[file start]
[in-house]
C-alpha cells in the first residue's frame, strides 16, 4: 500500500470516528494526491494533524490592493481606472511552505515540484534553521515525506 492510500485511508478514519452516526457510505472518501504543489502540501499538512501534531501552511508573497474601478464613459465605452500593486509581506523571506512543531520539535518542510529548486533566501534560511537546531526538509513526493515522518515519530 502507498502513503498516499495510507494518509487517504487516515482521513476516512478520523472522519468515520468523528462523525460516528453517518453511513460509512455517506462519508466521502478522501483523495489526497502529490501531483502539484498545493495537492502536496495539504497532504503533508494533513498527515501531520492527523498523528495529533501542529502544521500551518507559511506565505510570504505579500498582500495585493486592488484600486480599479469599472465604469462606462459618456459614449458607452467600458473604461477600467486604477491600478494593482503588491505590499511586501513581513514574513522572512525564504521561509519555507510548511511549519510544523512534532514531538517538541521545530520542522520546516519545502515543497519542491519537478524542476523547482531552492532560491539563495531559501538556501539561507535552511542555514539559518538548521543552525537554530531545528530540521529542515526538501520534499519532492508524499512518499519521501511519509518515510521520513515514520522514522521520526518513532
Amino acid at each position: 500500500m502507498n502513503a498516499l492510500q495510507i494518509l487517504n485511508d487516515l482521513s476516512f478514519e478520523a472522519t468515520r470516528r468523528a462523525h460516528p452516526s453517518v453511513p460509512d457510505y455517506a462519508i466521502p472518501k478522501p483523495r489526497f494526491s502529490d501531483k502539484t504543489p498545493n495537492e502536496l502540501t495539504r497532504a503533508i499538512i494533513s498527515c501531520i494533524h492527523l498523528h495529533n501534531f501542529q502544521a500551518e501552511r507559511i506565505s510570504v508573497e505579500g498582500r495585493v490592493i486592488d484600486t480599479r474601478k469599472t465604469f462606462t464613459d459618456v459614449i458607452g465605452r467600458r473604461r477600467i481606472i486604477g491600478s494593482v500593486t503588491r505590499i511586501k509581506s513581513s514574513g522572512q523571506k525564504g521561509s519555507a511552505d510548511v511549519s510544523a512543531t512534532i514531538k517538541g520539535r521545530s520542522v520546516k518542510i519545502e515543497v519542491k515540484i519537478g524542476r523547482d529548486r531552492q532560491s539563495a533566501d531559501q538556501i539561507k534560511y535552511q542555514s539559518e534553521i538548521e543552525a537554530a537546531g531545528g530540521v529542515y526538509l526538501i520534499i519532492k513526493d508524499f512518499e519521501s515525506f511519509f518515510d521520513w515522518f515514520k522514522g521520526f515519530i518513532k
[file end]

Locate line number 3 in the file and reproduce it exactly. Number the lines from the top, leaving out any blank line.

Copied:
Amino acid at each position: 500500500m502507498n502513503a498516499l492510500q495510507i494518509l487517504n485511508d487516515l482521513s476516512f478514519e478520523a472522519t468515520r470516528r468523528a462523525h460516528p452516526s453517518v453511513p460509512d457510505y455517506a462519508i466521502p472518501k478522501p483523495r489526497f494526491s502529490d501531483k502539484t504543489p498545493n495537492e502536496l502540501t495539504r497532504a503533508i499538512i494533513s498527515c501531520i494533524h492527523l498523528h495529533n501534531f501542529q502544521a500551518e501552511r507559511i506565505s510570504v508573497e505579500g498582500r495585493v490592493i486592488d484600486t480599479r474601478k469599472t465604469f462606462t464613459d459618456v459614449i458607452g465605452r467600458r473604461r477600467i481606472i486604477g491600478s494593482v500593486t503588491r505590499i511586501k509581506s513581513s514574513g522572512q523571506k525564504g521561509s519555507a511552505d510548511v511549519s510544523a512543531t512534532i514531538k517538541g520539535r521545530s520542522v520546516k518542510i519545502e515543497v519542491k515540484i519537478g524542476r523547482d529548486r531552492q532560491s539563495a533566501d531559501q538556501i539561507k534560511y535552511q542555514s539559518e534553521i538548521e543552525a537554530a537546531g531545528g530540521v529542515y526538509l526538501i520534499i519532492k513526493d508524499f512518499e519521501s515525506f511519509f518515510d521520513w515522518f515514520k522514522g521520526f515519530i518513532k